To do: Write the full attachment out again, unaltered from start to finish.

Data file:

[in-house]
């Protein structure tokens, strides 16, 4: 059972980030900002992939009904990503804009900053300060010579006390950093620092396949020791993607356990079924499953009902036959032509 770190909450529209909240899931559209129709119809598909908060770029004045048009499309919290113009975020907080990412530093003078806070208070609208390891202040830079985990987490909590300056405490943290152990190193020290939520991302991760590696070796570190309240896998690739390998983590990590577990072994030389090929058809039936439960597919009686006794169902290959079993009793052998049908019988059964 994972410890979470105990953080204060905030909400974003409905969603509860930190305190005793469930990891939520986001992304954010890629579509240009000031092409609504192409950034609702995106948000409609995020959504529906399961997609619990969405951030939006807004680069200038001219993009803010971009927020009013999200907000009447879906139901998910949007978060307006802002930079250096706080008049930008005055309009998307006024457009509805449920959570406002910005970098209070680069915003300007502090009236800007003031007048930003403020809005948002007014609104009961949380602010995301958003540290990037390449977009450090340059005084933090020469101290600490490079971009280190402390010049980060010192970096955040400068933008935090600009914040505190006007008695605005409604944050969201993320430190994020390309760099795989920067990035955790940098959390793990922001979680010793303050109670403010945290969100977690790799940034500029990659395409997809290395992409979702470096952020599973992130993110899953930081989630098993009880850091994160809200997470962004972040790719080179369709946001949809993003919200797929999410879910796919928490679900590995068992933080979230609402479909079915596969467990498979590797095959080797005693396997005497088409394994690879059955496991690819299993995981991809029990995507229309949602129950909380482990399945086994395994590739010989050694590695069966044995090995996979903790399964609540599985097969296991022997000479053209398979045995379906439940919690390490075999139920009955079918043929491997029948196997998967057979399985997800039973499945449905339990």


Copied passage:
[in-house]
């Protein structure tokens, strides 16, 4: 059972980030900002992939009904990503804009900053300060010579006390950093620092396949020791993607356990079924499953009902036959032509 770190909450529209909240899931559209129709119809598909908060770029004045048009499309919290113009975020907080990412530093003078806070208070609208390891202040830079985990987490909590300056405490943290152990190193020290939520991302991760590696070796570190309240896998690739390998983590990590577990072994030389090929058809039936439960597919009686006794169902290959079993009793052998049908019988059964 994972410890979470105990953080204060905030909400974003409905969603509860930190305190005793469930990891939520986001992304954010890629579509240009000031092409609504192409950034609702995106948000409609995020959504529906399961997609619990969405951030939006807004680069200038001219993009803010971009927020009013999200907000009447879906139901998910949007978060307006802002930079250096706080008049930008005055309009998307006024457009509805449920959570406002910005970098209070680069915003300007502090009236800007003031007048930003403020809005948002007014609104009961949380602010995301958003540290990037390449977009450090340059005084933090020469101290600490490079971009280190402390010049980060010192970096955040400068933008935090600009914040505190006007008695605005409604944050969201993320430190994020390309760099795989920067990035955790940098959390793990922001979680010793303050109670403010945290969100977690790799940034500029990659395409997809290395992409979702470096952020599973992130993110899953930081989630098993009880850091994160809200997470962004972040790719080179369709946001949809993003919200797929999410879910796919928490679900590995068992933080979230609402479909079915596969467990498979590797095959080797005693396997005497088409394994690879059955496991690819299993995981991809029990995507229309949602129950909380482990399945086994395994590739010989050694590695069966044995090995996979903790399964609540599985097969296991022997000479053209398979045995379906439940919690390490075999139920009955079918043929491997029948196997998967057979399985997800039973499945449905339990």